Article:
I may have mentioned that I moved into a shared office at my collective about two weeks ago. Ever so slowly, my officemate and I have been rearranging furniture, contemplating what color to paint the walls, and getting used to each other’s Tourette’s-like exclamations and other tics.
He is also engaging in a bit of spring cleaning (of about a decade’s worth of stuff). First step: getting rid of excess LPs.
My colleague has an actual *record player* hooked up to play through his computer. He tends to spin a lot of Elvis Costello, sometimes some Miles Davis, and a few other tracks he’s a bit stuck on.
Aside from his crate of favorites, he had a shelf full of records he wanted to cull. So, we carried over a giant stack to a local record shop (yes, they still exist!). The buyer proved to be rather discerning, selecting a short stack of disks (we assume he thought he could sell) and paying my colleague about 300 SEK for about a dozen or so. A pristine Hall & Oates record may have been among them, as well as a Paul McCartney album with photos by Linda on the sleeve (“poor Linda,” my colleague sighed).
We then carried the rest over to Götgatan at Slussen, in hopes of finding a secondhand shop at which to dump them. Sadly it was gone (replaced by a trendy clothing shop). So, back toward the office we went, intending to find the Myrorna on the other side of the island.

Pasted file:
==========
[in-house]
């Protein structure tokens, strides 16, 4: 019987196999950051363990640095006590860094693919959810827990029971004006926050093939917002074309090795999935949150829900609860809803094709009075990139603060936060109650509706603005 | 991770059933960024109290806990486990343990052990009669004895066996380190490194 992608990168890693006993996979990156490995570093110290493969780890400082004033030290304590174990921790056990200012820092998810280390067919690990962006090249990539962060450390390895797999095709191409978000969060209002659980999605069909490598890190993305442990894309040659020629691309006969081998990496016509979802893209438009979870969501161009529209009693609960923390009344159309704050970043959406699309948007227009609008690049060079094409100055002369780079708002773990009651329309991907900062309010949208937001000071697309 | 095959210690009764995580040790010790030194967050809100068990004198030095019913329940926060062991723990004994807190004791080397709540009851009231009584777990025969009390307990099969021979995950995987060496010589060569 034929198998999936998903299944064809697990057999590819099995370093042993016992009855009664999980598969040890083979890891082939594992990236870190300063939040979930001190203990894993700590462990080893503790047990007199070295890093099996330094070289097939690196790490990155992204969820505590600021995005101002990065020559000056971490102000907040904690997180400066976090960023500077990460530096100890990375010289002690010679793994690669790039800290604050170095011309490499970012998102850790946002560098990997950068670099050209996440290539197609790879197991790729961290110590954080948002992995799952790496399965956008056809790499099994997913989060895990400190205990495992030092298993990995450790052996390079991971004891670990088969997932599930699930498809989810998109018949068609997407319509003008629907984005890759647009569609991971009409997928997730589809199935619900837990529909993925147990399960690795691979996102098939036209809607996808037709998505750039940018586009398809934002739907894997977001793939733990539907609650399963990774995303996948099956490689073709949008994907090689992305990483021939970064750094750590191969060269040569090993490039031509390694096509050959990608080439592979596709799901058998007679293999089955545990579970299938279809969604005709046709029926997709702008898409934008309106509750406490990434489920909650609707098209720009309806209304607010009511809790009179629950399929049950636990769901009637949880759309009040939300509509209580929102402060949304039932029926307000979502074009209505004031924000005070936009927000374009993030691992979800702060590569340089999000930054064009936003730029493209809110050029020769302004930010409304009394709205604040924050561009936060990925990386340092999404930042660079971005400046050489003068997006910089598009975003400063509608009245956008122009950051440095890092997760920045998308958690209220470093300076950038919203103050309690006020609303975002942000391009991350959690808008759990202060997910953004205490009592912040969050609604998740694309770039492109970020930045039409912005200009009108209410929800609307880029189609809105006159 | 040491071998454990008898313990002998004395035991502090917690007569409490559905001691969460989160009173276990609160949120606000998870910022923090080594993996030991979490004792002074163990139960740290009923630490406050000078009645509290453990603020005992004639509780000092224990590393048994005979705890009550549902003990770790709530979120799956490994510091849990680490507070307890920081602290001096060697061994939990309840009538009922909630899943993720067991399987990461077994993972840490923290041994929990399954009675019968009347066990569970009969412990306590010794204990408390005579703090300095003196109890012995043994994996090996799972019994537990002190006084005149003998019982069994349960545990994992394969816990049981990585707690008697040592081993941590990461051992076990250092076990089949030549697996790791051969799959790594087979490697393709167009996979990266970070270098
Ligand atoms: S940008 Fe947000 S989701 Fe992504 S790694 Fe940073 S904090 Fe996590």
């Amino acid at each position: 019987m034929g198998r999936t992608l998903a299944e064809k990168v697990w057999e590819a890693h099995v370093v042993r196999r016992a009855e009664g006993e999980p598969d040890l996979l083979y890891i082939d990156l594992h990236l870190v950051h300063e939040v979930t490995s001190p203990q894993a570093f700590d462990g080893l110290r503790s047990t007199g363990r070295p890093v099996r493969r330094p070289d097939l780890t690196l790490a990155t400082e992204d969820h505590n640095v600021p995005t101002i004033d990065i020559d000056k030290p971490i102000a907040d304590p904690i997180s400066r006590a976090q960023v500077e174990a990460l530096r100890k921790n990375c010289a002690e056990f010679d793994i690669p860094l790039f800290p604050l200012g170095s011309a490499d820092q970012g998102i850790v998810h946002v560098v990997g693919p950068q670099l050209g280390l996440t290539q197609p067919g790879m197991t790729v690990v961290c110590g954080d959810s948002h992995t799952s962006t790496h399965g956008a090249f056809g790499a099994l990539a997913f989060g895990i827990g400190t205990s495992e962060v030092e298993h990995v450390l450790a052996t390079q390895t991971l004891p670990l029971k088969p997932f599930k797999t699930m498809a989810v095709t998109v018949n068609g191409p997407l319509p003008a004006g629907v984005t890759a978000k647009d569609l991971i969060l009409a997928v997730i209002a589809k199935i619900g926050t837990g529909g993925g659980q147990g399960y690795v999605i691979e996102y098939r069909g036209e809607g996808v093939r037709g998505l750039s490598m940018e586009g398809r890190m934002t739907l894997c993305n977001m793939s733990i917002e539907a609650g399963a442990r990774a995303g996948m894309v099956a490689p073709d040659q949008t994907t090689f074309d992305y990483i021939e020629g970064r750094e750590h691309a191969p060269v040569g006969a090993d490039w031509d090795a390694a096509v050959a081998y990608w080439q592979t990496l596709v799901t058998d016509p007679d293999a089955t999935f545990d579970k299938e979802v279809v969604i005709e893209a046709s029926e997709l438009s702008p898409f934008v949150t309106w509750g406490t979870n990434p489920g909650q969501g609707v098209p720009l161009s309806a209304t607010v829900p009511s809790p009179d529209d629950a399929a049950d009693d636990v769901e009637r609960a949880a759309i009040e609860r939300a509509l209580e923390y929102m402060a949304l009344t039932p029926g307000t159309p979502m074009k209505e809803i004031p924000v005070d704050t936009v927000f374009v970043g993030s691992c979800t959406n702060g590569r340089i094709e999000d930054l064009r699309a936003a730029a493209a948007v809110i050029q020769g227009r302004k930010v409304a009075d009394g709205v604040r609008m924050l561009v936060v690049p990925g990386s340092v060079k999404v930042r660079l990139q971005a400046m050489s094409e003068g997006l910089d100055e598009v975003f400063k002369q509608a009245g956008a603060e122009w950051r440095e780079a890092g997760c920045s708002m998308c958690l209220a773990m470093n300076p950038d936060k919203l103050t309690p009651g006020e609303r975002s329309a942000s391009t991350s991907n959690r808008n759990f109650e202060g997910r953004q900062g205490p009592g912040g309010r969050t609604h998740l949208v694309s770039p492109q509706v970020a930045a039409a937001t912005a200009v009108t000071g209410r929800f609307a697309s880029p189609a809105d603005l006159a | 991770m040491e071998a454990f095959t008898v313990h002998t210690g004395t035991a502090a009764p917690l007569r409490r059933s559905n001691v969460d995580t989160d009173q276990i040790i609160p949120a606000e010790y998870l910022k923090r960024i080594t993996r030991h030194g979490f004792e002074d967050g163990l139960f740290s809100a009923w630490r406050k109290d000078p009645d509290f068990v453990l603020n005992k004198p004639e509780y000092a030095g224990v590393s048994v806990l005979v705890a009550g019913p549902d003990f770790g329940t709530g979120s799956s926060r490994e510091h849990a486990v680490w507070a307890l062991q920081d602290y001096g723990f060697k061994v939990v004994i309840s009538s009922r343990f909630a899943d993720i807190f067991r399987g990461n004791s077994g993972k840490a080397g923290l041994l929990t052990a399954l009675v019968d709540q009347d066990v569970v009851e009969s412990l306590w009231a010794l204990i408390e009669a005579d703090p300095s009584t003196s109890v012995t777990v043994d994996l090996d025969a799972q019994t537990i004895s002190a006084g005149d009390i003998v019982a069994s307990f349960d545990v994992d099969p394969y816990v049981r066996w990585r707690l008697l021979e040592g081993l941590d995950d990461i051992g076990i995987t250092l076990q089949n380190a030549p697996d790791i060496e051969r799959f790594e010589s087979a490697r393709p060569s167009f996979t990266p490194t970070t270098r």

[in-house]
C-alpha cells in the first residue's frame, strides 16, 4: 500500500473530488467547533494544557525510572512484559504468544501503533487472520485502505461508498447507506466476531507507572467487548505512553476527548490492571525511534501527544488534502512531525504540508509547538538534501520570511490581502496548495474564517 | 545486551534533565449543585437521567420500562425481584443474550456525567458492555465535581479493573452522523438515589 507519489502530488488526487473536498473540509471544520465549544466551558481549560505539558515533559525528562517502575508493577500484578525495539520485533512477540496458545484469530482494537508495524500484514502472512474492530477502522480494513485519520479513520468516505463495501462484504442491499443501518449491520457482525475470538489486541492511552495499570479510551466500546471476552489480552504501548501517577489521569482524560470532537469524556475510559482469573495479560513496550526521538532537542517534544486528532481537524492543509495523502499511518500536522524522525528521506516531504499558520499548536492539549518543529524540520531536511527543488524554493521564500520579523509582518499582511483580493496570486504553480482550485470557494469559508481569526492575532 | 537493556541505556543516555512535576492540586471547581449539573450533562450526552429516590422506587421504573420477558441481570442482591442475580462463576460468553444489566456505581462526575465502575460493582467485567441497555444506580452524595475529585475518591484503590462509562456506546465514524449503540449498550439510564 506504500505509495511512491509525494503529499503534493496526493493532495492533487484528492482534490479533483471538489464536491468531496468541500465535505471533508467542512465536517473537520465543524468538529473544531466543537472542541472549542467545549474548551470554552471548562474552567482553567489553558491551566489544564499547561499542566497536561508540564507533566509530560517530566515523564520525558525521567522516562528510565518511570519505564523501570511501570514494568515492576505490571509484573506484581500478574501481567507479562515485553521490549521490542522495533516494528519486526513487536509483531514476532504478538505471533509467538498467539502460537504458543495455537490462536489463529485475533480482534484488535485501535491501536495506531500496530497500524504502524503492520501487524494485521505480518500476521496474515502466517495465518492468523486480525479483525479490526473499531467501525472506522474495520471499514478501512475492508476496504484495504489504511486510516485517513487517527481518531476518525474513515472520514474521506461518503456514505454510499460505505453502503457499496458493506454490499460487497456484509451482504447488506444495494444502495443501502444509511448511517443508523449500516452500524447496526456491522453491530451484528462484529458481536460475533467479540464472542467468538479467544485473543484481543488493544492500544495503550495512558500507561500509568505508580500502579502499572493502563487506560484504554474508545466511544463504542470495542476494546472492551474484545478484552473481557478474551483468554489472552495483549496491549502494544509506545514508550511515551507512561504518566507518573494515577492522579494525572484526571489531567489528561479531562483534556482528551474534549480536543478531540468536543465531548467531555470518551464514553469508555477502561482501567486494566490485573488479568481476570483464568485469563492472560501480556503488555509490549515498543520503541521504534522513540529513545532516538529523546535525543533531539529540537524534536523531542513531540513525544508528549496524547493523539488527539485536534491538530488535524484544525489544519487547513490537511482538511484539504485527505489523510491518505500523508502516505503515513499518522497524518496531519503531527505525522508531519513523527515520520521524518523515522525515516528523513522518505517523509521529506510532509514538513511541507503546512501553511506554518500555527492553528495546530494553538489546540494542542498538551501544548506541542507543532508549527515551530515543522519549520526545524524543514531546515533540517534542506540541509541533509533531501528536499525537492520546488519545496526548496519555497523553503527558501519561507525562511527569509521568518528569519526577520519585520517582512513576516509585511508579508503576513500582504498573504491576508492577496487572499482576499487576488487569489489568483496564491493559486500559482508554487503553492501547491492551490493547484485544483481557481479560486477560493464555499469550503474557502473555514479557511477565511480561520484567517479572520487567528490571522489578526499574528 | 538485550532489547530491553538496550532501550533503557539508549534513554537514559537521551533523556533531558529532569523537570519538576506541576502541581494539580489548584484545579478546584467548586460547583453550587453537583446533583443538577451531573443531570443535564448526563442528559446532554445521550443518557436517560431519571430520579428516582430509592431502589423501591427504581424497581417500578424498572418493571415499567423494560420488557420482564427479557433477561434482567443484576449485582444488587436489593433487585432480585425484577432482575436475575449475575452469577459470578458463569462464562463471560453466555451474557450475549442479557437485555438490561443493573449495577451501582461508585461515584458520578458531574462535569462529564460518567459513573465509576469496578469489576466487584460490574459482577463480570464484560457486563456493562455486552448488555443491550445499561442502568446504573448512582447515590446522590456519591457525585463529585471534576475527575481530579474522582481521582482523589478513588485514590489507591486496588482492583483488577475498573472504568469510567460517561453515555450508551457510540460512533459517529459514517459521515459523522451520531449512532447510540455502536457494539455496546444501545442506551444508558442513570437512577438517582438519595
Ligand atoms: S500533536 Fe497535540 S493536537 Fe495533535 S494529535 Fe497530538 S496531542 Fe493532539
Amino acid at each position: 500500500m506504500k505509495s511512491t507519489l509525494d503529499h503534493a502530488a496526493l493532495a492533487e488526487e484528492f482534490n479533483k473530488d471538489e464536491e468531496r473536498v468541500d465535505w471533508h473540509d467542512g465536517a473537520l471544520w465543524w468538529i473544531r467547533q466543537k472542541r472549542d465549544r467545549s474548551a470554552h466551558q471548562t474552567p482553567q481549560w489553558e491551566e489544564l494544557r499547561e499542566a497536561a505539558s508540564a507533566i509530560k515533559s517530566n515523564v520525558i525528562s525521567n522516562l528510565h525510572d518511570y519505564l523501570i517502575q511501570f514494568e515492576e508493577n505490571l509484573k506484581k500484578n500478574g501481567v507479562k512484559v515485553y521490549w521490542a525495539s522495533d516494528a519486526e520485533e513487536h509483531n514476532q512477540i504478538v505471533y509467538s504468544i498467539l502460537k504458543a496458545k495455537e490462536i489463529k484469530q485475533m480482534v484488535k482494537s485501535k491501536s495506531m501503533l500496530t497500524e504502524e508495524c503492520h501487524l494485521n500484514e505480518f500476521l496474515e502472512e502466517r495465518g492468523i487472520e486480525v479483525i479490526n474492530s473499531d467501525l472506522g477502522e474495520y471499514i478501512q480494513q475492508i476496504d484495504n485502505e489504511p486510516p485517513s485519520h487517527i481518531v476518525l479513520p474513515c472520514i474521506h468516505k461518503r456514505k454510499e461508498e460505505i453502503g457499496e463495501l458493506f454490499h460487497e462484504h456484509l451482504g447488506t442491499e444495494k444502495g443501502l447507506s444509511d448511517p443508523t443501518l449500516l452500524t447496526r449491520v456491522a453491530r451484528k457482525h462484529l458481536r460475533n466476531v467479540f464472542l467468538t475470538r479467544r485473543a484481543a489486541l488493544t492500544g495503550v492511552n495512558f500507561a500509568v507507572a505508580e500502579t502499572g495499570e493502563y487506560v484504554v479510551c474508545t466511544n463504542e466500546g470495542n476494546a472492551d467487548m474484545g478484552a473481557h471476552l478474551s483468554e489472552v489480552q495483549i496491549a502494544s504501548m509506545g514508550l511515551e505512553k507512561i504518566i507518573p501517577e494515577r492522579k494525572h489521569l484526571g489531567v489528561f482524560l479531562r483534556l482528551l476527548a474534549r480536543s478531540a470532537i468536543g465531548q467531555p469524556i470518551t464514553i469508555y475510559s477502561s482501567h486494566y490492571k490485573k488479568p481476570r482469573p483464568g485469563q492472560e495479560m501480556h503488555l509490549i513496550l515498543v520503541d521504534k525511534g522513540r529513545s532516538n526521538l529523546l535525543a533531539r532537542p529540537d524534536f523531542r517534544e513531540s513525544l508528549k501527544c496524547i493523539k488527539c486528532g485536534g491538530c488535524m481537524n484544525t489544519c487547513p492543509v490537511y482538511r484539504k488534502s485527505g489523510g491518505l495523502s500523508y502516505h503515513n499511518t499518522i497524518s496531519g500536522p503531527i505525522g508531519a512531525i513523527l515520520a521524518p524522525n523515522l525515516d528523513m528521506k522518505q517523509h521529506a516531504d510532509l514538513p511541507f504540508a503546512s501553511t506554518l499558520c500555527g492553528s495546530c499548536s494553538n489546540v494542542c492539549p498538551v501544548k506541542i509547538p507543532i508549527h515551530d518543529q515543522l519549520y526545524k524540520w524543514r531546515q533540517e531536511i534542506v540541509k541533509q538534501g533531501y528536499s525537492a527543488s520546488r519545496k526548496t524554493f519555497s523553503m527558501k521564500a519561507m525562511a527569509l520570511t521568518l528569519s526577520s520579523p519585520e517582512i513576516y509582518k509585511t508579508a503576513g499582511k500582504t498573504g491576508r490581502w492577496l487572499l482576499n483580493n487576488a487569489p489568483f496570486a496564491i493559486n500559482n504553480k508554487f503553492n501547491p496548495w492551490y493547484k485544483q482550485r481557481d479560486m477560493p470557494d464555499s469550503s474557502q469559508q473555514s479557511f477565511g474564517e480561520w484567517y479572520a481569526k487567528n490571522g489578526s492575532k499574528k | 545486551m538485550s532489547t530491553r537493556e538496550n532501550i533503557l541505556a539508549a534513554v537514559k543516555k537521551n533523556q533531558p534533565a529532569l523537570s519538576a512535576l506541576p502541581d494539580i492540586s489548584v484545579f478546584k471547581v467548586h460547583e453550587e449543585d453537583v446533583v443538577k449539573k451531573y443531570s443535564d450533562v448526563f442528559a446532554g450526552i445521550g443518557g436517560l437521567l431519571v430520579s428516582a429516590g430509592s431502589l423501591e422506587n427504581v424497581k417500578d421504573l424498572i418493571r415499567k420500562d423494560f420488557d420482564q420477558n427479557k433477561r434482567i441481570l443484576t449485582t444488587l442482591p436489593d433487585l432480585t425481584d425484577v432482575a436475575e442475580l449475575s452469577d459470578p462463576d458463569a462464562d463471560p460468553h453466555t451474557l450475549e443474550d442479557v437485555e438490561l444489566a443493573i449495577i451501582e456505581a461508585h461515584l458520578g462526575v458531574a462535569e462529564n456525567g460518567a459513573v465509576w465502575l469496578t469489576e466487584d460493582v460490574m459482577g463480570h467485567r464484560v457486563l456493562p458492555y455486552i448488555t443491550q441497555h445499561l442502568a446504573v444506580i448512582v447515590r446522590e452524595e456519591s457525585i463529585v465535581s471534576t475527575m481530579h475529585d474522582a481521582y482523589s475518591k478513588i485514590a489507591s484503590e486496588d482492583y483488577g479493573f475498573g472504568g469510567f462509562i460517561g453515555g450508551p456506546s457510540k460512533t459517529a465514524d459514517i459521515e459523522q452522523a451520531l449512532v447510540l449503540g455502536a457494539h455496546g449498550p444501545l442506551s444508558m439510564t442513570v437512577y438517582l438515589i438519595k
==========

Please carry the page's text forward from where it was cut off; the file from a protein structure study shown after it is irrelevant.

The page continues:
But first, we stopped at the local music shop, in the off-chance they might be interested in anything in the pile. A few steps down into the shop’s subbasement level takes you into a forest of beautiful guitars, drums, and other paraphernalia for the budding and experienced rock musician. An earnest conversation in English at the back of the store touched on Dylan and the qualities of some guitar brand I didn’t catch. And the owner/buyer here was much more forgiving of the stack of albums we presented for his perusal.
He took them all (at least 40, I’m guessing) — Pat Benatar, David Lee Roth, some old Cat Stevens, and who knows what else — for 400 SEK. And he let me keep the Broadway album of South Pacific that my officemate had buried in the stacks, but has never listened to… the buyer and I sang a few lines together of “I’m gonna wash that man right outta my hair” (though he insisted it was “head,” not “hair”). My colleague surmised he had less to lose on a stack of unsaleable records than the actual used record shop.
I cannot speak to how much of this selection of LPs was (once?) my colleague’s taste; possibly not much, as he gathered some from the garbage room in the basement of the building. But he did mention with great affection the Swedish hair bands in the mélange. Ah, nostalgia — it’s such a problem for packrats!